Monday Jazz Quiz #36

April 28th, 2014

The correct answer is: Chico Hamilton

 

Chico Hamilton, a subtle and creative drummer, will probably always be remembered for the series of quintets that he led during 1955-1965 and for his ability as a talent scout than for his fine drumming. Hamilton first played drums while in high school with the many fine young players (including Dexter Gordon, Illinois Jacquet, and Charles Mingus) who were in Los Angeles at the time. He made his recording debut with Slim Gaillard, was house drummer at Billy Berg’s, toured with Lionel Hampton, and served in the military (1942-1946). In 1946, Hamilton worked briefly with Jimmy Mundy, Count Basie, and Lester Young (recording with Young). He toured as Lena Horne’s drummer (on and off during 1948-1955), and gained recognition for his work with the original Gerry Mulligan piano-less quartet (1952-1953).

In 1955, Hamilton put together his first quintet, a chamber jazz group with the reeds of Buddy Collette, guitarist Jim Hall, bassist Carson Smith, and cellist Fred Katz. One of the last important West Coast jazz bands, the Chico Hamilton Quintet was immediately popular and appeared in a memorable sequence in 1958’s Jazz on a Summer’s Day and the Hollywood film The Sweet Smell of Success. The personnel changed over the next few years (with Paul Horn and Eric Dolphy heard on reeds, cellist Nate Gershman, guitarists John Pisano and Dennis Budimir, and several bassists passing through the group) but it retained its unusual sound. By 1961, Charles Lloyd was on tenor and flute, Gabor Szabo was the new guitarist, and soon the cello was dropped in favor of trombone (Garnett Brown and later George Bohanon), giving the group an advanced hard bop style.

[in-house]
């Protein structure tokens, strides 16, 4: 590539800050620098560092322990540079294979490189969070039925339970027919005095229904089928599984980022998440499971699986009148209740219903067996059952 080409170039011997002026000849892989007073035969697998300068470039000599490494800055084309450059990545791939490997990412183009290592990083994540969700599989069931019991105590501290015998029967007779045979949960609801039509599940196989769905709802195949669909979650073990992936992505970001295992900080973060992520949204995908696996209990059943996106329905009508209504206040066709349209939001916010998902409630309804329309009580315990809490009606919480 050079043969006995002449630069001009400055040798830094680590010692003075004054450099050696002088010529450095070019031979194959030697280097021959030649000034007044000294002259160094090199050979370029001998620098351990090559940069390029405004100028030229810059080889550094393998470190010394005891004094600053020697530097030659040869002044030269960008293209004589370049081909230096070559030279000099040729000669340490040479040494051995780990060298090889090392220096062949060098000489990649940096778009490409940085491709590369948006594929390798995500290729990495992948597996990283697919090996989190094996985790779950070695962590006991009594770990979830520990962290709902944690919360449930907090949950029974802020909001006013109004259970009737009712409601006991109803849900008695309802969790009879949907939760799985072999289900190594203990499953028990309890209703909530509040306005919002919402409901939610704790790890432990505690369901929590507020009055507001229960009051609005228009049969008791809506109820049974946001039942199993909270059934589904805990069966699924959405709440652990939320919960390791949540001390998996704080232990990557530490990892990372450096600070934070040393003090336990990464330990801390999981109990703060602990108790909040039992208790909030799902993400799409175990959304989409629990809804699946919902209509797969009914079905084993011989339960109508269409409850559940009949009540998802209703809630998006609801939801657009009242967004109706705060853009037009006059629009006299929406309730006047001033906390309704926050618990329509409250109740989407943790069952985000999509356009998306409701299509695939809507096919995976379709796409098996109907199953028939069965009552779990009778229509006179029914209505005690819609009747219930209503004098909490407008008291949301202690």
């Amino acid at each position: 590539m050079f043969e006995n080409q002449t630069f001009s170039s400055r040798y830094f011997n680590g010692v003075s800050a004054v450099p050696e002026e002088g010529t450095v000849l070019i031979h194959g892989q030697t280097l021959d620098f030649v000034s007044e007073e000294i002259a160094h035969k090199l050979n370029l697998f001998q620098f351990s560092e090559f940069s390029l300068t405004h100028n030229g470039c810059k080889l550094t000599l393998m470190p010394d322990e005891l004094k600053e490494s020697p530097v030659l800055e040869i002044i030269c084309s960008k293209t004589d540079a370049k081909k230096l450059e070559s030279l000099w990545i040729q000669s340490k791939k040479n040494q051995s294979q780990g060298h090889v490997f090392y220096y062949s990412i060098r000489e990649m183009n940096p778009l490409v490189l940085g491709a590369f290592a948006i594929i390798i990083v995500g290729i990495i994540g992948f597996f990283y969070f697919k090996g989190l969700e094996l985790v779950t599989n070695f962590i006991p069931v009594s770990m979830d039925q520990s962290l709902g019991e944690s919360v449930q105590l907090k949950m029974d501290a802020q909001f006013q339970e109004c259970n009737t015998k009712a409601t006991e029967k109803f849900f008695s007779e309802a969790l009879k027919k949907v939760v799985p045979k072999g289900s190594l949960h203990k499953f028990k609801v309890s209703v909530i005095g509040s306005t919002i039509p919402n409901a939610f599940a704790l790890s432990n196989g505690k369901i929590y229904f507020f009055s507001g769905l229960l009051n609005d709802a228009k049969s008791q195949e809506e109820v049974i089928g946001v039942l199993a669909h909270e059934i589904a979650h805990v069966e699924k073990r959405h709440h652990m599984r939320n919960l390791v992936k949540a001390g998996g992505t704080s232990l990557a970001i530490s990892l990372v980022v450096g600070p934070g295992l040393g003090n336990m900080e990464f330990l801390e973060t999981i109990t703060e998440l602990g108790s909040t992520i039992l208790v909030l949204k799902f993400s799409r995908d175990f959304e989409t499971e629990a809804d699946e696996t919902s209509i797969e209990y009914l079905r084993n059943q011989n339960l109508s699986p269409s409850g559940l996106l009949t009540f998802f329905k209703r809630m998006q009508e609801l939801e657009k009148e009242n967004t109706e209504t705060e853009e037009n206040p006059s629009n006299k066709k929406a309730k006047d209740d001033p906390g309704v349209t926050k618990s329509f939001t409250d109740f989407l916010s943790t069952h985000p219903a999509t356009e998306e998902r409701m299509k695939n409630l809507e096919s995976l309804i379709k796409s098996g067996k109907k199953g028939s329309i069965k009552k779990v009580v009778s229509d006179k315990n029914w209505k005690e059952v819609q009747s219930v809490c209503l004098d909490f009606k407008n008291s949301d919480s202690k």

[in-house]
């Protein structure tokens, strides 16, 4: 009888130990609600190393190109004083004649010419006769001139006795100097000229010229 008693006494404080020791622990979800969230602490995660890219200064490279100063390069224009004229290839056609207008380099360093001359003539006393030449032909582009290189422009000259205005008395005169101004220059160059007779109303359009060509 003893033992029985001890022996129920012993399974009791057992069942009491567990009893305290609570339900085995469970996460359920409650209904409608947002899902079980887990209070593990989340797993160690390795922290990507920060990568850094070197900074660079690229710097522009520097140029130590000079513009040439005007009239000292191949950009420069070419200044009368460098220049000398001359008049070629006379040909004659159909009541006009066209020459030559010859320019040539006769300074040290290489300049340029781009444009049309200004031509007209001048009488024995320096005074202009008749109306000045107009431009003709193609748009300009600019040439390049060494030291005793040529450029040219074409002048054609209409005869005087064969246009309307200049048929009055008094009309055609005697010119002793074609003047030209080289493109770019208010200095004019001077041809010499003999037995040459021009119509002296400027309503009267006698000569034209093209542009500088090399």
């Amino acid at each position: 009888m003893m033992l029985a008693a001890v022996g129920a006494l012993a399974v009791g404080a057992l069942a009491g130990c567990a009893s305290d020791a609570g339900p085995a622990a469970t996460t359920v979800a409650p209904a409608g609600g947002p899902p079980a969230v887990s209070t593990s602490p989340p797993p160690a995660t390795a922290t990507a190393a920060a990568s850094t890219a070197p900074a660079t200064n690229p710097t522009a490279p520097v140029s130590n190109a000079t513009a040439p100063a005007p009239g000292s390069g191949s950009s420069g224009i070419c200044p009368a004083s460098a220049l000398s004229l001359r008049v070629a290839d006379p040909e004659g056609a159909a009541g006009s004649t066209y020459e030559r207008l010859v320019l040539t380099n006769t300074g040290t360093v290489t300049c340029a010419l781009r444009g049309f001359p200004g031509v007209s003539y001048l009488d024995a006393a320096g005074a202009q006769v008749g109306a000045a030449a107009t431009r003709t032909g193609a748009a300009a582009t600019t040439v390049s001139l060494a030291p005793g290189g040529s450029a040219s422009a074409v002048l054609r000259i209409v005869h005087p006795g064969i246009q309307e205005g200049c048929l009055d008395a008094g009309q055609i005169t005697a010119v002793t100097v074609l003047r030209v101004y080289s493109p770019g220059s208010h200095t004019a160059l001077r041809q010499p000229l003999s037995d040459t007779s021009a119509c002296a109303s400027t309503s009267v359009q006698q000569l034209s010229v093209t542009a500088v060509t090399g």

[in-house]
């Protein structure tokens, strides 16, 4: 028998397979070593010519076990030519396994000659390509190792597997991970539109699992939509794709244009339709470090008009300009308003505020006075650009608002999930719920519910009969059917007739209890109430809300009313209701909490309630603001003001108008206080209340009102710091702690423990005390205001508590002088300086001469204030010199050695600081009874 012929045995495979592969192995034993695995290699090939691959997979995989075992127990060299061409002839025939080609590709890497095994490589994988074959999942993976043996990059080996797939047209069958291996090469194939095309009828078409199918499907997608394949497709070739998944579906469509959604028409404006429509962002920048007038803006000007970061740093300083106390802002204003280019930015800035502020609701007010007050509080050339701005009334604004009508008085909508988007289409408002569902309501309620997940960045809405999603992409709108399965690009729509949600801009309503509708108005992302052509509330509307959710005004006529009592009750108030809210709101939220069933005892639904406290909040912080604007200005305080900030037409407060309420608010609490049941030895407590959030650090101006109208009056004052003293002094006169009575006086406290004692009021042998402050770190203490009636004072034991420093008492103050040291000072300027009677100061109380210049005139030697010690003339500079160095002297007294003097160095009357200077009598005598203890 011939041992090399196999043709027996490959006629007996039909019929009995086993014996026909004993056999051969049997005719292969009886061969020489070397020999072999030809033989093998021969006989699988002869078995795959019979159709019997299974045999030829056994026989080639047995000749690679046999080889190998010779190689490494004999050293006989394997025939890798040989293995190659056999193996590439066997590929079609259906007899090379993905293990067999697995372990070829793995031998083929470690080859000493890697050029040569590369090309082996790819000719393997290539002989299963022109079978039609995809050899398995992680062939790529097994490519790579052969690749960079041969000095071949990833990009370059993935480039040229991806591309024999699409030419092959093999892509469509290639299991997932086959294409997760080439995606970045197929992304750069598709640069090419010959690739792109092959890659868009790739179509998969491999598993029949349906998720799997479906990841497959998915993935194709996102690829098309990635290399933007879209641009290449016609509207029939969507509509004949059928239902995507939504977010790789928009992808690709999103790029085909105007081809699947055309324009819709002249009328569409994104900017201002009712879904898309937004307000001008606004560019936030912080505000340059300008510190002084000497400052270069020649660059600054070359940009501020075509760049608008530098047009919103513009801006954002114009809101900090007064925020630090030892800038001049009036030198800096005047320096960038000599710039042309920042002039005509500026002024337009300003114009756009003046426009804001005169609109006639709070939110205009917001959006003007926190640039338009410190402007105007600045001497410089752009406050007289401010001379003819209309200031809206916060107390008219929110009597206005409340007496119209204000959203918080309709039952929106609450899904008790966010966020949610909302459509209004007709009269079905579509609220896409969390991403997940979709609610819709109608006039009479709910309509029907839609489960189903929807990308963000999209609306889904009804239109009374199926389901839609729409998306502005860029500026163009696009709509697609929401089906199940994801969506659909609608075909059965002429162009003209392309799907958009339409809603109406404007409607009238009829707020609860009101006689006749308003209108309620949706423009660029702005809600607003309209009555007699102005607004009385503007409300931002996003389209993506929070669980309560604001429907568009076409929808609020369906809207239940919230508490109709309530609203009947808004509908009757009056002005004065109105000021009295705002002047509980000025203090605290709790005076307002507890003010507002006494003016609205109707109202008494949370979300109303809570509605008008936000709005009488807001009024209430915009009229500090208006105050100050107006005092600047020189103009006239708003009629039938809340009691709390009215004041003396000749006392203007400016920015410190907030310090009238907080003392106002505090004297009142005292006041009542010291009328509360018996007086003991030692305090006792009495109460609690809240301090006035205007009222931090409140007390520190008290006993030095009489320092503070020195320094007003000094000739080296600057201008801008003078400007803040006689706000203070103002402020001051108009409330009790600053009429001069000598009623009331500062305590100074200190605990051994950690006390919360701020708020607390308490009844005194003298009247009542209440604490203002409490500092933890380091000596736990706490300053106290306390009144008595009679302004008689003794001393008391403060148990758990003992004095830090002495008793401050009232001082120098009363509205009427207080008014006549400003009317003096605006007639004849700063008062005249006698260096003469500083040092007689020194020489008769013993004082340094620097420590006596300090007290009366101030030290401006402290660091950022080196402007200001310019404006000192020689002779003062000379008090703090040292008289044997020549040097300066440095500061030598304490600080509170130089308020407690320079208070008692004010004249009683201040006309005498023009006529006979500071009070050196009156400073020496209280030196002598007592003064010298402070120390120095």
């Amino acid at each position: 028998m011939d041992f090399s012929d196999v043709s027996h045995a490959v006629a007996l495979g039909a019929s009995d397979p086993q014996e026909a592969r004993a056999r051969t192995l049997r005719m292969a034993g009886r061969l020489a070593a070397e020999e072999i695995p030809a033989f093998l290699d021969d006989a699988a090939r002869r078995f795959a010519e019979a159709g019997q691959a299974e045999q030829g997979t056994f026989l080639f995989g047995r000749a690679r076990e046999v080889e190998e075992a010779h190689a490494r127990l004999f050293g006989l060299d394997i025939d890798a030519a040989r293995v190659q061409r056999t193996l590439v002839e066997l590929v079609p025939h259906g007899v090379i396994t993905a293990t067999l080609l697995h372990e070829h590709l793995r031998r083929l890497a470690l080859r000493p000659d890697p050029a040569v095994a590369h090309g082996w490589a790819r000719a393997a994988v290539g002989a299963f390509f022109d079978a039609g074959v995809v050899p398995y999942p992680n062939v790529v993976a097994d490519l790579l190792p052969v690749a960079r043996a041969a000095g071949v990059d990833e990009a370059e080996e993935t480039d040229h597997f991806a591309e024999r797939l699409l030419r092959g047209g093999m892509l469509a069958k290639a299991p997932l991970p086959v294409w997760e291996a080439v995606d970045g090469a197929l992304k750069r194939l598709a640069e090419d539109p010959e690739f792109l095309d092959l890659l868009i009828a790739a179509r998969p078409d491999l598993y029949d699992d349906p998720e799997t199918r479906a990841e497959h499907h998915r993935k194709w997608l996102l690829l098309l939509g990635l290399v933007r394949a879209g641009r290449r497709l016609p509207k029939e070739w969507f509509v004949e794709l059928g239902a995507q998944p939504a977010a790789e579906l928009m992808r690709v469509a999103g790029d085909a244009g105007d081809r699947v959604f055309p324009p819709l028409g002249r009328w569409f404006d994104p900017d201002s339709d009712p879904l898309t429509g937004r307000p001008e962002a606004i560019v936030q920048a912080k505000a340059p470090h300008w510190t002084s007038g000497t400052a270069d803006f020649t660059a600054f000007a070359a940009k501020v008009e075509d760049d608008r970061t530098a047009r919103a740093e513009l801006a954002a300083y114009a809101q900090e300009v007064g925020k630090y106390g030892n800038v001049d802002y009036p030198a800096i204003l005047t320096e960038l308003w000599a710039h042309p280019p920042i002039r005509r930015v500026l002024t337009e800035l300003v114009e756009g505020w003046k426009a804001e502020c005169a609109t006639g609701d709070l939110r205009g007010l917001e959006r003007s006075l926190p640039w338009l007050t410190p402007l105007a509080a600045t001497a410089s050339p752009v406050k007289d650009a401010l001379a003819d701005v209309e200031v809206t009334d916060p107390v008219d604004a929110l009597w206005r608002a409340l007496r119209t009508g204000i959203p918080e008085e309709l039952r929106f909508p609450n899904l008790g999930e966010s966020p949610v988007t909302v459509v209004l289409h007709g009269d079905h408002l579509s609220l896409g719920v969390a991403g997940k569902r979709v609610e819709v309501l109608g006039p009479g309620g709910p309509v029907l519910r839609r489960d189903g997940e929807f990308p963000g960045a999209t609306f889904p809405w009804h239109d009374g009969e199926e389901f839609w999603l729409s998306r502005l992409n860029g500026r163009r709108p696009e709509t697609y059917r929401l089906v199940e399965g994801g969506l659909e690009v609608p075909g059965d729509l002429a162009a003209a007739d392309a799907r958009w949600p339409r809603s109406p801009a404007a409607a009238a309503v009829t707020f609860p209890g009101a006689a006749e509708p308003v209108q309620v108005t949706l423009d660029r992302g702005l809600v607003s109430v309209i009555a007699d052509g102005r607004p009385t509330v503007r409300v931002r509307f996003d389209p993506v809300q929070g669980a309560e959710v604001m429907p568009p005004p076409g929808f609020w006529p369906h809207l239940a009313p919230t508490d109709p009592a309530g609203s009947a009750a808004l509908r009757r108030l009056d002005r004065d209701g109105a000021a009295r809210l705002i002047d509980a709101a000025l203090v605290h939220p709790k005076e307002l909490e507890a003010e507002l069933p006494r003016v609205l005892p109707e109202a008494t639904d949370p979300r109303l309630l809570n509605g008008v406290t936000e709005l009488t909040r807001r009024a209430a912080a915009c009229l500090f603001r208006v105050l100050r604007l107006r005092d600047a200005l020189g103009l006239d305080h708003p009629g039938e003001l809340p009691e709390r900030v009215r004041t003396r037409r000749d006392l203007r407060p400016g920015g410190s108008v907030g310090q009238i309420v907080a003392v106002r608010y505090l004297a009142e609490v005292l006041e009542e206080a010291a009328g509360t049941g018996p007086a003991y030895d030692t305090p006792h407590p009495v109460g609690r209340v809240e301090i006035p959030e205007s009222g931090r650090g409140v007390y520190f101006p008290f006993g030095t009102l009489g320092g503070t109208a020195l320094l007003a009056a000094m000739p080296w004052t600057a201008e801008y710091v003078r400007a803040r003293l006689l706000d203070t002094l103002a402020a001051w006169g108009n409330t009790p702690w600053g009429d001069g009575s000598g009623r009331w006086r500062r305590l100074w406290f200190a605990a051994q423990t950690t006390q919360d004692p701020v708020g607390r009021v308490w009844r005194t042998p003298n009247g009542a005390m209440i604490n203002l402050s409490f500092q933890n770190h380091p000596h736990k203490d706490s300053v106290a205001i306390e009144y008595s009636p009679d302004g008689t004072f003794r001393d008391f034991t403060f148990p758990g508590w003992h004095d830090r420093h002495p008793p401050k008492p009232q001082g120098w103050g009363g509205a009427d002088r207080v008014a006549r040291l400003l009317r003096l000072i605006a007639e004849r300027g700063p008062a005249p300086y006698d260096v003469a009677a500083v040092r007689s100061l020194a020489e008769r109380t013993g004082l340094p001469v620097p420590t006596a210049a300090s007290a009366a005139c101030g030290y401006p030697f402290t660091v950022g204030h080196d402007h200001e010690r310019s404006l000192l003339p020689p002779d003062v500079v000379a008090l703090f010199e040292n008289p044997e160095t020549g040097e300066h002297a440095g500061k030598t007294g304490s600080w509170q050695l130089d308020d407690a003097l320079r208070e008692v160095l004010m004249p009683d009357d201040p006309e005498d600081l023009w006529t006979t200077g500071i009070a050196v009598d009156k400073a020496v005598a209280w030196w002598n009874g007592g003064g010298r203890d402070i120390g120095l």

In 1966, Chico Hamilton started composing for commercials and the studios and he broke up his quintet. However, he continued leading various groups, playing music that ranged from the avant-garde to erratic fusion and advanced hard bop. Such up-and-coming musicians as Larry Coryell (1966), Steve Potts (1967), Arthur Blythe, Steve Turre (on bass, surprisingly), and Eric Person (who played in Hamilton’s ’90s group Euphoria) were among the younger players he helped discover. In 1989, Chico Hamilton had a recorded reunion with the original members of his 1955 quintet (with Pisano in Hall’s place), and in the 1990s he made a number of records for Soul Note. He continued playing gigs and recording throughout the 2000s, releasing four albums in 2006 for the label Joyous Shout! in celebration of his 85th birthday. Chico Hamilton died in Manhattan on November 25, 2013; he was 92 years old. His last album, The Inquiring Mind, recorded shortly before his passing, was released in early 2014.

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